4 Differentiation Tips You Need to Know

4 Differentiation Tips
#8 | This concludes our blog series wherein we deconstructed our master resource rubric and broke down all of the components of an authentic Common Core lesson. Check out parts 123456, 7, and 8 of the series.

The following post was written by guest blogger, Johns Hopkins University instructor, and former high school ELA teacher, Joanna Guldin-Noll, from Maryland.

If you’re like most teachers, you’ve heard the terms “accommodation,” “modification,” and “differentiation” at professional development and faculty meetings more times than you’d care to count.

When most of us think about differentiating, we think about mandatory accommodations and modifications. However, differentiation simply means that you are giving students various ways to access and process material.

In my classroom, differentiation looks different daily: we act, work in groups and pairs, use technology, debate, read many types of texts from various authors, listen to (and critique) music, create, and write for a variety of purposes and audiences. I try to make sure that my students are doing something different—either through process or assessment—every day.

Differentiated Forms of Content

Here are four steps to get you on the road to differentiating like the rockstar teacher that you are:

Meet the Law

If you have students with IEPs, be cognizant of the stipulations of their IEPs and 504 plans and the laws of your state. You are responsible for implementing their plans and documenting your efforts. Know what specific accommodations and modifications are needed and write them into your lesson so that you execute them consistently.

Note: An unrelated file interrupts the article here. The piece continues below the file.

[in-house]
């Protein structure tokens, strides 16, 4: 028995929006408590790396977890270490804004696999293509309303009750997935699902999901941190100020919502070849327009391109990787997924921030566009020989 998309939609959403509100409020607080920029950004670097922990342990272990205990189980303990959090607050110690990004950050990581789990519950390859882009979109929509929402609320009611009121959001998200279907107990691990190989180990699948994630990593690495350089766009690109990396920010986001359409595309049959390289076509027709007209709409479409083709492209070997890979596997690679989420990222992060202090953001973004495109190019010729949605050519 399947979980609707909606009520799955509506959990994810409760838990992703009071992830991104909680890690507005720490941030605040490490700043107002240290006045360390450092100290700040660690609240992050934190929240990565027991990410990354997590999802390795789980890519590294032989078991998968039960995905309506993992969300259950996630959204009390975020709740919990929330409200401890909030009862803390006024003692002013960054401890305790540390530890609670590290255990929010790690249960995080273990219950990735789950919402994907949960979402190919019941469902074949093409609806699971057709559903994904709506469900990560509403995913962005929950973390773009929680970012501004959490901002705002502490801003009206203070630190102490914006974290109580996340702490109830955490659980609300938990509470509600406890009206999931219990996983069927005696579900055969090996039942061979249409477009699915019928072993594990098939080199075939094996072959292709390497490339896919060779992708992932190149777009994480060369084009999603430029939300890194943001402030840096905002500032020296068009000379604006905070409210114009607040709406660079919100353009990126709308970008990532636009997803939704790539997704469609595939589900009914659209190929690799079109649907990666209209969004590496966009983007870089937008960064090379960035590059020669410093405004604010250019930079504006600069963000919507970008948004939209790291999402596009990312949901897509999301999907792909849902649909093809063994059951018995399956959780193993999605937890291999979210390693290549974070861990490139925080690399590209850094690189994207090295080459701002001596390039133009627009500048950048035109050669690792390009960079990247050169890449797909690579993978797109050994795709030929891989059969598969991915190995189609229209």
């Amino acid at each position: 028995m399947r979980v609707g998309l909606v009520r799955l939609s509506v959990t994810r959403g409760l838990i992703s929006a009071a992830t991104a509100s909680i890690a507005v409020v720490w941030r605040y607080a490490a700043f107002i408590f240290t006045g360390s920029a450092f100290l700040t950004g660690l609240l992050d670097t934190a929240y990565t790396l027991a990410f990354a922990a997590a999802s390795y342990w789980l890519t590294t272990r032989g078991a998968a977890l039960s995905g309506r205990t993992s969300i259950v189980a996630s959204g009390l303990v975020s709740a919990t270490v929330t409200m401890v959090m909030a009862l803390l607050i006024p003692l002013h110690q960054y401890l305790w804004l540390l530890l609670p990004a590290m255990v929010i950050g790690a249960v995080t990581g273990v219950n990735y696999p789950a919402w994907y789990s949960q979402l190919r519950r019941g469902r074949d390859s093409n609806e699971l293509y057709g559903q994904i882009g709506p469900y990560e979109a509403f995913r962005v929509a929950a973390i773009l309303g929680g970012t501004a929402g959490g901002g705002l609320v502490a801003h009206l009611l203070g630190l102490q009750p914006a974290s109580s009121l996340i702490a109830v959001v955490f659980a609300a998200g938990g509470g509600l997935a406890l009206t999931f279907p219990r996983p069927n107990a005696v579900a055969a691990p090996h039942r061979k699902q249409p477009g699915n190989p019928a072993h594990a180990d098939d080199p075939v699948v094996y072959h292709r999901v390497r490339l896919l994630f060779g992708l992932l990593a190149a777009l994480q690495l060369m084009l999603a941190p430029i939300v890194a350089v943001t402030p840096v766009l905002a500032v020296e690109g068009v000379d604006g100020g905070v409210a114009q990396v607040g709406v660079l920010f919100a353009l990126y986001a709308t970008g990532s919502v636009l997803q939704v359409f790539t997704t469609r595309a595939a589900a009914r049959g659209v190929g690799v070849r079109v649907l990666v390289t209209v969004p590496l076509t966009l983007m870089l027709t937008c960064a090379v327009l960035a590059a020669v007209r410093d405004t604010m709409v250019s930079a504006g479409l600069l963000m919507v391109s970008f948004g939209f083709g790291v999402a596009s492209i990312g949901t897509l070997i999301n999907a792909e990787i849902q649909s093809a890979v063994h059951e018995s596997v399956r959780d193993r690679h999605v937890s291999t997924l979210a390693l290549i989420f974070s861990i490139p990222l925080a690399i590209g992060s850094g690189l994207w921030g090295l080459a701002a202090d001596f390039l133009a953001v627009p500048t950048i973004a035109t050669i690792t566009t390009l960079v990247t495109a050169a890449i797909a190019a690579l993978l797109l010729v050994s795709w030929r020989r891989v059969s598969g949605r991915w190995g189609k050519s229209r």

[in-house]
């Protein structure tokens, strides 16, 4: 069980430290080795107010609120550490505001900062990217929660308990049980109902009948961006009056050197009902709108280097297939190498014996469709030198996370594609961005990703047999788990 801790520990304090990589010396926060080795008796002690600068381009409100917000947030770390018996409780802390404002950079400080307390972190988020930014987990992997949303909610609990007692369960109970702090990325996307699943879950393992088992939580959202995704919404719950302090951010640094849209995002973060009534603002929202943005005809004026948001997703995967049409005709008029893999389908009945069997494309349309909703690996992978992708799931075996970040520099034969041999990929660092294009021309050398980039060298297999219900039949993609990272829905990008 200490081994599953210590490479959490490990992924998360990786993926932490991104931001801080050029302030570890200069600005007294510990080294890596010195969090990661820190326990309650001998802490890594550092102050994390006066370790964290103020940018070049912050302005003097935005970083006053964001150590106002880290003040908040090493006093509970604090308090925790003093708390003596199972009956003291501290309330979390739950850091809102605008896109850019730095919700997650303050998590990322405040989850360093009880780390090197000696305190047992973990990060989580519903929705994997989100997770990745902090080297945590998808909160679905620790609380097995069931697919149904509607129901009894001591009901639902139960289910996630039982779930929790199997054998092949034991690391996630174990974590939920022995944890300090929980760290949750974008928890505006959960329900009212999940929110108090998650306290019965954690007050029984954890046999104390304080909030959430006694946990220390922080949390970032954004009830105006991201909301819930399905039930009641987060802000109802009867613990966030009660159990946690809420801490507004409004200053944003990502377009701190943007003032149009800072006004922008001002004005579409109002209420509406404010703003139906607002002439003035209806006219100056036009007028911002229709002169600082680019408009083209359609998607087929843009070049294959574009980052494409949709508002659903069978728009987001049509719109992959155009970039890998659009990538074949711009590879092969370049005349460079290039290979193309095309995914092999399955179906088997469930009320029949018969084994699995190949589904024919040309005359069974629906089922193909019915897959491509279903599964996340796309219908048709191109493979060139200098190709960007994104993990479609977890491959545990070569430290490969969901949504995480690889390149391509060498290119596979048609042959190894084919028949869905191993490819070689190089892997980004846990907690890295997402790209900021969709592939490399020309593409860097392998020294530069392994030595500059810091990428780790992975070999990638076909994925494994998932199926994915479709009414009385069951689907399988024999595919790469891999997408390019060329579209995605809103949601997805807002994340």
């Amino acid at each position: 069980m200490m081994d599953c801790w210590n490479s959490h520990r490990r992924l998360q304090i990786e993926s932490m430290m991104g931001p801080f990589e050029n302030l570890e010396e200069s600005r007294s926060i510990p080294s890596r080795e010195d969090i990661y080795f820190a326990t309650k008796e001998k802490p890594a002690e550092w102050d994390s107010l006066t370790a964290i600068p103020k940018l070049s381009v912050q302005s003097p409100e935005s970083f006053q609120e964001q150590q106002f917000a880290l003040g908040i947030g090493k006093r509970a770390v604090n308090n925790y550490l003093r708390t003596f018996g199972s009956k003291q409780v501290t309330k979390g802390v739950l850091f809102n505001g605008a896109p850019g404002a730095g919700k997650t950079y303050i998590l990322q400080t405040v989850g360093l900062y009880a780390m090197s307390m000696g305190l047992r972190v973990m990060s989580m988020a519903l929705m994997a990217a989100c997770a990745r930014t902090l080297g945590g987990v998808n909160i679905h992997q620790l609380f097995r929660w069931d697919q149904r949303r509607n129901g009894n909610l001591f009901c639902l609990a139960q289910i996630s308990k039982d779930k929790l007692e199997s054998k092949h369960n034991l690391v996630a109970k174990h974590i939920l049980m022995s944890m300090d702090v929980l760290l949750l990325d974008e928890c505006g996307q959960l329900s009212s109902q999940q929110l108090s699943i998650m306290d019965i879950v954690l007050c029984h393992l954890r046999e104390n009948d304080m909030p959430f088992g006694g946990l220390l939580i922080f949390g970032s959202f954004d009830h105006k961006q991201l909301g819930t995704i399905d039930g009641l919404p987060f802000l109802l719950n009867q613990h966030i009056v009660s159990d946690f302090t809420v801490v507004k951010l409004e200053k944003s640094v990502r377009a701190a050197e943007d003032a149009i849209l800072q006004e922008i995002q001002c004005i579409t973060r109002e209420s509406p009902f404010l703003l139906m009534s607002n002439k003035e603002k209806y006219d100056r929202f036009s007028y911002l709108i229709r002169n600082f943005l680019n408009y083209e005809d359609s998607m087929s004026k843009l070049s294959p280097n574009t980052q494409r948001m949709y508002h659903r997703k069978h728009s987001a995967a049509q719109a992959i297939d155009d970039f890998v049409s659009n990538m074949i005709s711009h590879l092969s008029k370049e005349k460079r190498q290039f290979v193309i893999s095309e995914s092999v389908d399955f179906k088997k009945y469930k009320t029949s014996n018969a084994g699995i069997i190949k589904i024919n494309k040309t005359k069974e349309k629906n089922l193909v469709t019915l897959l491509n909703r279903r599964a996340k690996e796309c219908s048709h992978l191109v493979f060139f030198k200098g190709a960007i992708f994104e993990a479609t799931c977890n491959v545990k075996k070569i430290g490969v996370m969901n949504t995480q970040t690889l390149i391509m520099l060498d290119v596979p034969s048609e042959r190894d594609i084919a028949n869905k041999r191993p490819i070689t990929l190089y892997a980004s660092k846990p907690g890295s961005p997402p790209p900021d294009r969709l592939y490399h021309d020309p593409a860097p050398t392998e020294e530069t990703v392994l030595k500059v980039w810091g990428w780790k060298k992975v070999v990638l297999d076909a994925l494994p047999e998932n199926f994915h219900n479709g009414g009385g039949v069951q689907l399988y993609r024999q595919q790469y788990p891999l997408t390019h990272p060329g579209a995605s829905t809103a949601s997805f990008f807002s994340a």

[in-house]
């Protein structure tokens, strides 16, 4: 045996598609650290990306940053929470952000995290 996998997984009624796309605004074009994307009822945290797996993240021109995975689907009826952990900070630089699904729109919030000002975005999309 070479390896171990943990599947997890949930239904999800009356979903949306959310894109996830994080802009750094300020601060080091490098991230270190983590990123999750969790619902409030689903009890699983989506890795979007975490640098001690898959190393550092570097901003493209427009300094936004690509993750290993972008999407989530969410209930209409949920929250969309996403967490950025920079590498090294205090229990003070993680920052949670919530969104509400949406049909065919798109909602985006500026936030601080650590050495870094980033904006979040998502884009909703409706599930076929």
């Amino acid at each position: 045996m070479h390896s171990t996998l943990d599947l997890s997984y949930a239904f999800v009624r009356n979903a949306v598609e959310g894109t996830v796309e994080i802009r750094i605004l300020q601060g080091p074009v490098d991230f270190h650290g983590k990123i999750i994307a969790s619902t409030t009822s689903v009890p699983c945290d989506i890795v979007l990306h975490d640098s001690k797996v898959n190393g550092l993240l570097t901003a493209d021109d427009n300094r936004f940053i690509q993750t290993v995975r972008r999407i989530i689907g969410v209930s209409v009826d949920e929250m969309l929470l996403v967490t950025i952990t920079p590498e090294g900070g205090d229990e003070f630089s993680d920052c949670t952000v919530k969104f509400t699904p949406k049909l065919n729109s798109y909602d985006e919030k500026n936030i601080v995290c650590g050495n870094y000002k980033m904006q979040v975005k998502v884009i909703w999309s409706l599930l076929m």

Give Enrichment Opportunities

In my five years as an urban high school teacher, I rarely saw gifted and talented students challenged systemically. Often, due to testing requirements and curriculum guidelines, high-performing students were not challenged in their individual classrooms, either. Don’t forget to include your top students in differentiating. How? Try projects that incorporate creativity and critical thinking, alternative reading lists, and Socratic seminars.

Create a Bridge

In almost every lesson, there’s a spot where students will get stuck. When one student gets side-tracked, others will follow suit! Anticipate it and then devise a strategy. Is the text difficult for your reluctant readers? Chunking the text with a partner can alleviate stress and improve comprehension. Worried that students don’t have the background knowledge needed? A KWL chart will help them activate group knowledge. You know your students—think strategically about their abilities as your plan your lesson.

 Be Resourceful

As a former inner city school teacher, I know exactly what it’s like to work with an empty budget and still be expected to produce results. I used DonorsChoose to fund more than $9,000 of field trips and equipment for my room to help provide differentiated instruction. If your school’s filter blocks YouTube, use YTD for a free, safe way to convert videos to files. (And videos are a great way to differentiate for your visual and auditory learners!)

What can you add to this list of resources and ideas? Your experience is invaluable and we look forward to hearing your thoughts!


Joanna Guldin-NollJoanna Guldin-Noll
Former High School ELA Teacher, Baltimore, Maryland
UClass Teacher Board Member



1: Our beef with the Common Core
2: Holy moly! Teachers aren’t teaching Common Core standards
3: How to not be a bad teacher
4: Get your lessons diving deep in cognitive rigor
5. Help! I Lost All of My Students!
6. How to Give Students a Voice
7. How To Be Your Students’ Favorite
8. 4 Differentiation Tips You Need to Know